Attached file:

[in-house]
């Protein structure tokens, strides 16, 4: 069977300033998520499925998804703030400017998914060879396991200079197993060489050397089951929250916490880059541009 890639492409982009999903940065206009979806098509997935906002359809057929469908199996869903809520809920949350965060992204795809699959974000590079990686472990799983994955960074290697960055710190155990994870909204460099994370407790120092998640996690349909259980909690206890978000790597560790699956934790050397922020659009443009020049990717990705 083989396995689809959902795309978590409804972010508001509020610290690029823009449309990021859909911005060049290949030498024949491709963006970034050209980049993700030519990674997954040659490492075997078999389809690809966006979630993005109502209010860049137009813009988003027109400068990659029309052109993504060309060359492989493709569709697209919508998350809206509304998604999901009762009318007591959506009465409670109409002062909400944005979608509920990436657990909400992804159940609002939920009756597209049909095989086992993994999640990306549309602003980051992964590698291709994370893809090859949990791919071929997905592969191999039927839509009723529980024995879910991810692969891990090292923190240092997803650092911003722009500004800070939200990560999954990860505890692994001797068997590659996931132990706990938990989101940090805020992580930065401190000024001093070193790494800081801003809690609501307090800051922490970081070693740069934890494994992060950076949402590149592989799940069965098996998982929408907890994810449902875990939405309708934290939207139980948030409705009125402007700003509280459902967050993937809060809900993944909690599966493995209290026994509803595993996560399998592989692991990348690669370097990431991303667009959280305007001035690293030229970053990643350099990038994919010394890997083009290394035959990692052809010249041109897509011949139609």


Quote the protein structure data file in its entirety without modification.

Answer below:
[in-house]
């Protein structure tokens, strides 16, 4: 069977300033998520499925998804703030400017998914060879396991200079197993060489050397089951929250916490880059541009 890639492409982009999903940065206009979806098509997935906002359809057929469908199996869903809520809920949350965060992204795809699959974000590079990686472990799983994955960074290697960055710190155990994870909204460099994370407790120092998640996690349909259980909690206890978000790597560790699956934790050397922020659009443009020049990717990705 083989396995689809959902795309978590409804972010508001509020610290690029823009449309990021859909911005060049290949030498024949491709963006970034050209980049993700030519990674997954040659490492075997078999389809690809966006979630993005109502209010860049137009813009988003027109400068990659029309052109993504060309060359492989493709569709697209919508998350809206509304998604999901009762009318007591959506009465409670109409002062909400944005979608509920990436657990909400992804159940609002939920009756597209049909095989086992993994999640990306549309602003980051992964590698291709994370893809090859949990791919071929997905592969191999039927839509009723529980024995879910991810692969891990090292923190240092997803650092911003722009500004800070939200990560999954990860505890692994001797068997590659996931132990706990938990989101940090805020992580930065401190000024001093070193790494800081801003809690609501307090800051922490970081070693740069934890494994992060950076949402590149592989799940069965098996998982929408907890994810449902875990939405309708934290939207139980948030409705009125402007700003509280459902967050993937809060809900993944909690599966493995209290026994509803595993996560399998592989692991990348690669370097990431991303667009959280305007001035690293030229970053990643350099990038994919010394890997083009290394035959990692052809010249041109897509011949139609």